Google has made a number of important changes to how they rank and display results in their search engine results pages over the last six months.
Some you might have heard about and others you might not. Either way, it’s important to know whether your site has suffered or benefitted from these changes. If your site has suffered, it’s crucial that you address the problem so that your website continues to generate traffic, leads and sales for your business.
The search engine giant is continually looking to improve the quality and relevancy of their results for its users, so here are six of the most notable changes they’ve made over the past six months, and how they affect rankings.
1. Mobile-Friendliness as a Ranking Factor (February 2015)
With browsing via mobile devices growing rapidly, it was no surprise when Google announced that as of Tuesday, 21st April 2015 your website’s mobile-friendliness will have a ‘significant impact’ on how your site is ranked within their search results. In a nutshell, if you site isn’t deemed mobile-friendly, Google simply will not rank your web pages.
Previously, Google has created updates to make sure our websites are configured properly and viewable on mobile devices. But now, Google wants to start making the mobile browsing experience as easy as possible by only displaying mobile-friendly sites in its search results.
So, if you have found that your site’s mobile rankings have dropped dramatically, it could well be due to this latest algorithm update.
With mobile traffic still rising make sure you’re not left behind!
2. Twitter Results in Search (February 2015)
Google struck a deal with Twitter in February to include the social network service’s tweets in its search results.
The deal means, that sometime before July this year, tweets will start to appear in Google’s search results, immediately after they are posted.
Twitter has more than 302 million monthly active users, posting up to 140-character tweets at a time – that’s a lot of results for Google to process into its results!
This means that your tweets will have a larger audience than ever before. Does this mean more junk in Google’s results? More clicks to their AdWords ads? Or more up to date relevant information for users? Time will tell…
3. Pigeon Expands to the UK (December 2014)
Google confirmed in mid-December that their local Pigeon update was rolled out in the United Kingdom, (as well as other countries), during the middle or towards the end of the Christmas shopping season.
The Pigeon update had gone live in the USA in July 2014 with the intention of providing more accurate, relevant and useful local search results.
So, if you or your client is a florist in Leeds, or a butcher in Manchester, you may have noticed some changes in your rankings at the end of last year.
Overall though, Pigeon hasn’t affected anything too major in the results and a number of businesses would not have noticed any change. The impact this update had on companies varied depending on the specific businesses.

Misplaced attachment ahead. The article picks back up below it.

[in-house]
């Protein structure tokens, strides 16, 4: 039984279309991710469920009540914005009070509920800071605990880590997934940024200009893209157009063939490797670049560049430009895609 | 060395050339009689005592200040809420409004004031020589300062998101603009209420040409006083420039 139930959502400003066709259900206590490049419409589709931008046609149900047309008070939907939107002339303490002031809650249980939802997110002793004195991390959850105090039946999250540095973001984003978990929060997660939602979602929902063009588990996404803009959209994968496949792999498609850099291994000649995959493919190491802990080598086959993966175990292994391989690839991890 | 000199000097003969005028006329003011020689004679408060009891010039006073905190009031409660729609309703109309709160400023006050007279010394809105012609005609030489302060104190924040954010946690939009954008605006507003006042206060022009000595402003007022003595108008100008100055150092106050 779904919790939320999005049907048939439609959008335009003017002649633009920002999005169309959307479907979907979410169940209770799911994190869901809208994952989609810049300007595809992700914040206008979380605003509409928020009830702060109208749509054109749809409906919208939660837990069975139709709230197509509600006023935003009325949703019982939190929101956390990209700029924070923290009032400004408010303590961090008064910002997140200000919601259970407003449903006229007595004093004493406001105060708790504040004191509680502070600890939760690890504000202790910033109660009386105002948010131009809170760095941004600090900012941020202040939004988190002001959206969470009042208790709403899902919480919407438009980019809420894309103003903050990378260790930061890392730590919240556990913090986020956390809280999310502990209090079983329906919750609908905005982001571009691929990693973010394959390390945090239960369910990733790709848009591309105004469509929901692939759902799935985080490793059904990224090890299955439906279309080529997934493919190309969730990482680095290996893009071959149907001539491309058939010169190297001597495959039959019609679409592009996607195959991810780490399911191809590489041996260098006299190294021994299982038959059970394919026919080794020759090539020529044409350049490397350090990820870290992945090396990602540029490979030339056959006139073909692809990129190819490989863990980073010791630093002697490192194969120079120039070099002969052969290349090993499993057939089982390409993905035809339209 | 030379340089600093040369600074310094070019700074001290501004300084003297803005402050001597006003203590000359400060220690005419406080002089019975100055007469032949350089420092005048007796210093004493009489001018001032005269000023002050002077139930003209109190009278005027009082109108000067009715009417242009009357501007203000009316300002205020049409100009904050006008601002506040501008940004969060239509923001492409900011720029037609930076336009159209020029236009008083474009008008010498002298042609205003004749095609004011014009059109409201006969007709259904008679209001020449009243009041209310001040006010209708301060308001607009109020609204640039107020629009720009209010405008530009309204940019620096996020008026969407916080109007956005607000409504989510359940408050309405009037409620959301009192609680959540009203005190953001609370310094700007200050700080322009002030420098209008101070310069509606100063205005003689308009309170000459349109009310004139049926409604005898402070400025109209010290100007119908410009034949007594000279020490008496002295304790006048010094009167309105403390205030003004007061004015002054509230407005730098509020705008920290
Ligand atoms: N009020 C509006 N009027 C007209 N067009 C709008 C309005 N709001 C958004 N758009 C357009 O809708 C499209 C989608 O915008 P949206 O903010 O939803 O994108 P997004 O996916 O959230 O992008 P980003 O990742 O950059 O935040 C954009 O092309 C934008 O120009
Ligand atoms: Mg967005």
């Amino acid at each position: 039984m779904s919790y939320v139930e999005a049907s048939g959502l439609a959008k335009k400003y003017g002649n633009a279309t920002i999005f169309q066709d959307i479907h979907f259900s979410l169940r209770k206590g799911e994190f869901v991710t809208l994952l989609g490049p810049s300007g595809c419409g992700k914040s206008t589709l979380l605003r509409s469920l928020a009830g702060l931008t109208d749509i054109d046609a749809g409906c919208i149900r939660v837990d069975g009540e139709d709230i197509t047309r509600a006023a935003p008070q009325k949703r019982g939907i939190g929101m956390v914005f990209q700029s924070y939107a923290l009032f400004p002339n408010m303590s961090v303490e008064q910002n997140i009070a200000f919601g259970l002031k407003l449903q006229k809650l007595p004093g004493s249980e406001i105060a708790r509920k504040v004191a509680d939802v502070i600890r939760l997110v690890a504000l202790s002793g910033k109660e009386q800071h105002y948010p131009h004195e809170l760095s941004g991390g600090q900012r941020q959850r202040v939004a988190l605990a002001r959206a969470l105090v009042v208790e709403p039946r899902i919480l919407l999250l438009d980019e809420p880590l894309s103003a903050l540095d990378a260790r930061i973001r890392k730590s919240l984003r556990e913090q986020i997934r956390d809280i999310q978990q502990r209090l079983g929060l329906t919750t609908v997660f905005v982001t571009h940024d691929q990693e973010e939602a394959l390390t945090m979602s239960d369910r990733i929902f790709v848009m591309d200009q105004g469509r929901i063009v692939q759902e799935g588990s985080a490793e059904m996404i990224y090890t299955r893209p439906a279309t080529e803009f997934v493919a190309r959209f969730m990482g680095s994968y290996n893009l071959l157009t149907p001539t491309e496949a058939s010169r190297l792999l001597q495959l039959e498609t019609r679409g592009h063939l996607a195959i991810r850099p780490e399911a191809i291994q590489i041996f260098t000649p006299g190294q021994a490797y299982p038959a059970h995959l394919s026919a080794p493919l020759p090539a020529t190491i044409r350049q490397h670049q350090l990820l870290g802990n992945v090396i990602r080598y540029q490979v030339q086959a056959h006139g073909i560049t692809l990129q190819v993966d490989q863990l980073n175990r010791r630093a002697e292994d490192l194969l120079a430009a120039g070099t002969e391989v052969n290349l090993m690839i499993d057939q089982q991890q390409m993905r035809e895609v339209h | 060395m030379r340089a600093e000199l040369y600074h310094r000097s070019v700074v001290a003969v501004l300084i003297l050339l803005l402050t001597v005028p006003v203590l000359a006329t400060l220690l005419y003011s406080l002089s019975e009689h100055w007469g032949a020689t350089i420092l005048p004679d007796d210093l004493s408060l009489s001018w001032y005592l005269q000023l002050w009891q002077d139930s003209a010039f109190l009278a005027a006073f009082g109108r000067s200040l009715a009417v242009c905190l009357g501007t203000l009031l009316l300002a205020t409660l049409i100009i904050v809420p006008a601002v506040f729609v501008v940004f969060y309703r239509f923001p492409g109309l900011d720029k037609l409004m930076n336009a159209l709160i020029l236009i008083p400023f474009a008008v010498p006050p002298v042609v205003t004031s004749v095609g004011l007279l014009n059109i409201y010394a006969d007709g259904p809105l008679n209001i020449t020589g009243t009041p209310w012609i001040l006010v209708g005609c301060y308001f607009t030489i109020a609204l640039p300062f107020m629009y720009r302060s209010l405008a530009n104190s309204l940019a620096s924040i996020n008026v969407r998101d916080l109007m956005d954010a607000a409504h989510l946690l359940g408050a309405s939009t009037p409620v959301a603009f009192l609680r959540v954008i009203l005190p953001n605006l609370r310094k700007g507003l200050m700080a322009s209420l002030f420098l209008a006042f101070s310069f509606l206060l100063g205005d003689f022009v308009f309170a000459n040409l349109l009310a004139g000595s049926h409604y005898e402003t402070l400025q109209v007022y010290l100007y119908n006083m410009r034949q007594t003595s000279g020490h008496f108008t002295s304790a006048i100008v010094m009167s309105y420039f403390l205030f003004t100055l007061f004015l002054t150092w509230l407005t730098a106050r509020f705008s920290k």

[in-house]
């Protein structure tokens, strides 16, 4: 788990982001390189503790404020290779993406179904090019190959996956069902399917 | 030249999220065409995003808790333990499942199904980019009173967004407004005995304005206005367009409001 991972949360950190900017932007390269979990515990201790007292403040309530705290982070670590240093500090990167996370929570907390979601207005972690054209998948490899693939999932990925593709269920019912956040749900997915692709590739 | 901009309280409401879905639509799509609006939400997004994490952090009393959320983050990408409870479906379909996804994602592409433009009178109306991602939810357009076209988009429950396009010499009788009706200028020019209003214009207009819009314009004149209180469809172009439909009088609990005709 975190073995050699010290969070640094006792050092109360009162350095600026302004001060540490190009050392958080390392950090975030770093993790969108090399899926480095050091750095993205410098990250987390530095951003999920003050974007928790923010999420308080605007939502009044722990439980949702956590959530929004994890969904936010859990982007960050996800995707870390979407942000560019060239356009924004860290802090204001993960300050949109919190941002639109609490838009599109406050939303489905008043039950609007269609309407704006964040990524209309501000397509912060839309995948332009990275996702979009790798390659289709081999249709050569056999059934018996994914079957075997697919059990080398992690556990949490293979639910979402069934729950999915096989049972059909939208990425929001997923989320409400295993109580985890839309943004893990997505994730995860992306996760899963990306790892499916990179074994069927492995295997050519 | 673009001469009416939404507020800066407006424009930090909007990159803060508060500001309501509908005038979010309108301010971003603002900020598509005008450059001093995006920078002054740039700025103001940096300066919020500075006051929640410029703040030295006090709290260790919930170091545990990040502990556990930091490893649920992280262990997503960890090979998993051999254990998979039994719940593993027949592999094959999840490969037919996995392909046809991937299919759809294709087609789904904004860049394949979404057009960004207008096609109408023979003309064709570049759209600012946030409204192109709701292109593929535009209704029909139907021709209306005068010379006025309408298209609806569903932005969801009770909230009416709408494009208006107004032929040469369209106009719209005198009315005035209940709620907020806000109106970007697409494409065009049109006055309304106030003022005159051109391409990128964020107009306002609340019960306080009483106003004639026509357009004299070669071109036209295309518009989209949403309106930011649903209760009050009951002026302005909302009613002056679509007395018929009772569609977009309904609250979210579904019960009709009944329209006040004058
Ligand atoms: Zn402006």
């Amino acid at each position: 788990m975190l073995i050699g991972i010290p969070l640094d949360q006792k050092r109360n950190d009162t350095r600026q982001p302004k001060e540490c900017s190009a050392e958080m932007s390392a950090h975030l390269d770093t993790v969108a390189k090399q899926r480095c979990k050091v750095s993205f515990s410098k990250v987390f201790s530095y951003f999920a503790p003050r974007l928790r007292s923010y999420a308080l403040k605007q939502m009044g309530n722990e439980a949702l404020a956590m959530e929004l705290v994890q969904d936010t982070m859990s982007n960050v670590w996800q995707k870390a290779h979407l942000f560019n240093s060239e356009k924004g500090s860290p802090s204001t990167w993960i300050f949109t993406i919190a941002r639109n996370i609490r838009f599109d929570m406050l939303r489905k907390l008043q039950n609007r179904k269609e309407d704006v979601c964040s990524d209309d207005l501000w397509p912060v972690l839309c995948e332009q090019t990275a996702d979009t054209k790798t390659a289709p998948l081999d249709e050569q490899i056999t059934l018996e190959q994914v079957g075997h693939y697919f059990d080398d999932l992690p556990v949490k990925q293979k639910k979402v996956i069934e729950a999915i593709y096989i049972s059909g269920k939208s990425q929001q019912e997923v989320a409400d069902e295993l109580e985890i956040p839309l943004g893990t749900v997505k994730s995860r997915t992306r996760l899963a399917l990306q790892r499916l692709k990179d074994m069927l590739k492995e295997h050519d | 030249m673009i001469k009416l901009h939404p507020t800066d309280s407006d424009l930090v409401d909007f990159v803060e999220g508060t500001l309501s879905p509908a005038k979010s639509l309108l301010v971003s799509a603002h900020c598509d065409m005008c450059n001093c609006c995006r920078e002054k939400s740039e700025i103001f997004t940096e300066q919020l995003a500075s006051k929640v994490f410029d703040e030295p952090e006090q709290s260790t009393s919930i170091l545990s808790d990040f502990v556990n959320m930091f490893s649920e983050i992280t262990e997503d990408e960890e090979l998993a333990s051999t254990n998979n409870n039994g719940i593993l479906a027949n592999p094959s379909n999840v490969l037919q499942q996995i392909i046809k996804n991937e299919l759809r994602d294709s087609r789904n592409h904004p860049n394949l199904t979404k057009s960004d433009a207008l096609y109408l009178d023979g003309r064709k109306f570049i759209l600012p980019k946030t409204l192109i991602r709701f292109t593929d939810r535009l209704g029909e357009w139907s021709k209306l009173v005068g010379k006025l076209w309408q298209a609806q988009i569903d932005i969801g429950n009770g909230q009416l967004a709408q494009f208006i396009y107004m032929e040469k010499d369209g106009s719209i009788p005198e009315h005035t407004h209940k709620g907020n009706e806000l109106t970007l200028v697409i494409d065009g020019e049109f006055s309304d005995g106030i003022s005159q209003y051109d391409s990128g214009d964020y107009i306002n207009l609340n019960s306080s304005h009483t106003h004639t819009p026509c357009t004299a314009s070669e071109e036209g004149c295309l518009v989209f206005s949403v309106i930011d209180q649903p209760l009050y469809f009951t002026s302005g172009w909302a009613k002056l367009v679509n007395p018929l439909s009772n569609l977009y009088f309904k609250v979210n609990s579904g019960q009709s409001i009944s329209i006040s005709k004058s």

4. Mobile-Friendly (November 2014)
Google launched their ‘mobile-friendly’ label in its mobile search results towards the end of last year. This came after months and months of testing from the search giant.
Here is how the mobile-friendly label looks:
By doing this Google is making it clear to their users, particular mobile browsers, whether or not a website is mobile-friendly before they click on the result.
Perhaps a precursor to the most recent mobile-friendly rankings update referenced in point one, but it certainly underlines how important a mobile-friendly, or responsive, website is these days in the user journey and user experience.
Visiting a website on your mobile that is difficult to navigate is incredibly off-putting and will cost you business. So, if you want to appear in Google’s results on mobile devices, make sure you follow the steps indicated in the first point.
5. Continuous Penguin updates (December 2014)
The Google Penguin algorithm update was originally rolled out more than three years ago, aimed at hitting websites that violated Google’s Webmaster Guidelines, such as black-hat SEO techniques to manipulate the number of links pointing to a website.
Originally the algorithm update only affected websites initially or when Google hit the update button every few months. A Google spokesperson confirmed to Search Engine Land in mid-December 2014 that they are now continuously updating the Penguin algorithm.
Previously, Google algorithm updates had been processed offline and published on a specific date – causing a massive change in search results overnight.
If you are suffering from a Penguin penalty, the most obvious signs are that your traffic has dropped off as a result of your website rankings in Google decreasing or even being kicked out altogether.
So, if you’re removing and disavowing links, looking to clear your website of a Penguin penalty you can see the benefit almost immediately, rather than waiting the many months some of our penalty removal clients had to endure previously!
6. Penguin 3.0 (October 2014)
Six months ago Google pressed the go button on its third Penguin update, causing a noticeable change to many websites’ rankings in the SERPs.
Penguin 2.0 had been released at the beginning of October 2013 and the original Penguin release was in April 2012.
The effects of a business or website suffering from the Penguin update can be catastrophic. Companies that are reliant on Google for a significant amount of business and traffic would face issues should their site drop out of Google as a result of underhand SEO and link building tactics.
To avoid being hit simply avoid breaking any rules in Google’s Webmaster Guidelines.
Or, if you have been hit, you can contact us to use our penalty recovery service.